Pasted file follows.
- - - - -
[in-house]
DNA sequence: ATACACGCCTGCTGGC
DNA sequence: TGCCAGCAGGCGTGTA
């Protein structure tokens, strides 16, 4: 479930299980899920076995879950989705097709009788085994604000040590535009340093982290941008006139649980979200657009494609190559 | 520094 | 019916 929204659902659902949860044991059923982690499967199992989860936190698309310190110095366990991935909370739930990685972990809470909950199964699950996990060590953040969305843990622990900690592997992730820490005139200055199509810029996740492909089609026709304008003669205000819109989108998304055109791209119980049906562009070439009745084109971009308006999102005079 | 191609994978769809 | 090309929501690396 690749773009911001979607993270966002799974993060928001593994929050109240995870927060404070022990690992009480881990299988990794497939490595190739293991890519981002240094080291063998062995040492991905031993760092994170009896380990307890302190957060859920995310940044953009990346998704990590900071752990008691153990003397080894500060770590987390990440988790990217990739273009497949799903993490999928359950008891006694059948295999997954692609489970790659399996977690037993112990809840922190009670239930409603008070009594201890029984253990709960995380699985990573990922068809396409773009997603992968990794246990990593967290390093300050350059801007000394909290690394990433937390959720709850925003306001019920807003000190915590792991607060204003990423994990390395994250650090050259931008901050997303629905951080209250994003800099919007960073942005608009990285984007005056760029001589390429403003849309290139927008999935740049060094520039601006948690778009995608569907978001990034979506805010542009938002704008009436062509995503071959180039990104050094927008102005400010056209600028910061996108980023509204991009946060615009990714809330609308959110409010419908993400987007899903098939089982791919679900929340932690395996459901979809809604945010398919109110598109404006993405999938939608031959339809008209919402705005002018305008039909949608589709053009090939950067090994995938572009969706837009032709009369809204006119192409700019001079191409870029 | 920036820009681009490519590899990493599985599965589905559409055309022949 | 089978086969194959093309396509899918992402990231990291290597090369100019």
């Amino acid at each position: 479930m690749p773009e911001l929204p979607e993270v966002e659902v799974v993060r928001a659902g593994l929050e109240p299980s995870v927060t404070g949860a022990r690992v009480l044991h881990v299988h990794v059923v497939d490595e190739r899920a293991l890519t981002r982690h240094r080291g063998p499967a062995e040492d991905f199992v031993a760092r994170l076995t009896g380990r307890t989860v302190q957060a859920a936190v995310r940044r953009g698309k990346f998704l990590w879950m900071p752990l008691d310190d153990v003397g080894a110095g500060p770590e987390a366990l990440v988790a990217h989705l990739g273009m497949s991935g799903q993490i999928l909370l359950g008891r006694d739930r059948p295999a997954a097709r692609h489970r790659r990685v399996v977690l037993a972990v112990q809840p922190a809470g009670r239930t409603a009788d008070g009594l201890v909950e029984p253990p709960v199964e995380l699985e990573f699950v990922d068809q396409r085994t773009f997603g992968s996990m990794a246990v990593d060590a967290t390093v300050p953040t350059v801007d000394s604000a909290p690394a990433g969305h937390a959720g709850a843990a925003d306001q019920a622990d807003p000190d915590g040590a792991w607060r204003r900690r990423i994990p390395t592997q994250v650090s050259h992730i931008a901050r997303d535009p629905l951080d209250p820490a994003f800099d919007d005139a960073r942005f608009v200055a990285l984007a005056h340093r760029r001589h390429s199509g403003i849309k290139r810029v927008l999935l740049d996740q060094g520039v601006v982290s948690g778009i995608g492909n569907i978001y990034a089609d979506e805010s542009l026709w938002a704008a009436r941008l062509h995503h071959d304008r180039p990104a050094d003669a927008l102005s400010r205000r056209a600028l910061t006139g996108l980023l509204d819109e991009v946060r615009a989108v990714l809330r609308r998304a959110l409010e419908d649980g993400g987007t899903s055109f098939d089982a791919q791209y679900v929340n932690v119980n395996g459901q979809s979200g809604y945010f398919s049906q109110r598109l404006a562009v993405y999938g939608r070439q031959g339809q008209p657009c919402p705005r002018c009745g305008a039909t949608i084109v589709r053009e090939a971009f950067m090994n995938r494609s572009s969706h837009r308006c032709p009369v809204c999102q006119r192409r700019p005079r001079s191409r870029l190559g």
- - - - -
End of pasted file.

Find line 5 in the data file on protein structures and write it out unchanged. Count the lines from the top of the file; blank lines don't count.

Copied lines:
């Amino acid at each position: 479930m690749p773009e911001l929204p979607e993270v966002e659902v799974v993060r928001a659902g593994l929050e109240p299980s995870v927060t404070g949860a022990r690992v009480l044991h881990v299988h990794v059923v497939d490595e190739r899920a293991l890519t981002r982690h240094r080291g063998p499967a062995e040492d991905f199992v031993a760092r994170l076995t009896g380990r307890t989860v302190q957060a859920a936190v995310r940044r953009g698309k990346f998704l990590w879950m900071p752990l008691d310190d153990v003397g080894a110095g500060p770590e987390a366990l990440v988790a990217h989705l990739g273009m497949s991935g799903q993490i999928l909370l359950g008891r006694d739930r059948p295999a997954a097709r692609h489970r790659r990685v399996v977690l037993a972990v112990q809840p922190a809470g009670r239930t409603a009788d008070g009594l201890v909950e029984p253990p709960v199964e995380l699985e990573f699950v990922d068809q396409r085994t773009f997603g992968s996990m990794a246990v990593d060590a967290t390093v300050p953040t350059v801007d000394s604000a909290p690394a990433g969305h937390a959720g709850a843990a925003d306001q019920a622990d807003p000190d915590g040590a792991w607060r204003r900690r990423i994990p390395t592997q994250v650090s050259h992730i931008a901050r997303d535009p629905l951080d209250p820490a994003f800099d919007d005139a960073r942005f608009v200055a990285l984007a005056h340093r760029r001589h390429s199509g403003i849309k290139r810029v927008l999935l740049d996740q060094g520039v601006v982290s948690g778009i995608g492909n569907i978001y990034a089609d979506e805010s542009l026709w938002a704008a009436r941008l062509h995503h071959d304008r180039p990104a050094d003669a927008l102005s400010r205000r056209a600028l910061t006139g996108l980023l509204d819109e991009v946060r615009a989108v990714l809330r609308r998304a959110l409010e419908d649980g993400g987007t899903s055109f098939d089982a791919q791209y679900v929340n932690v119980n395996g459901q979809s979200g809604y945010f398919s049906q109110r598109l404006a562009v993405y999938g939608r070439q031959g339809q008209p657009c919402p705005r002018c009745g305008a039909t949608i084109v589709r053009e090939a971009f950067m090994n995938r494609s572009s969706h837009r308006c032709p009369v809204c999102q006119r192409r700019p005079r001079s191409r870029l190559g």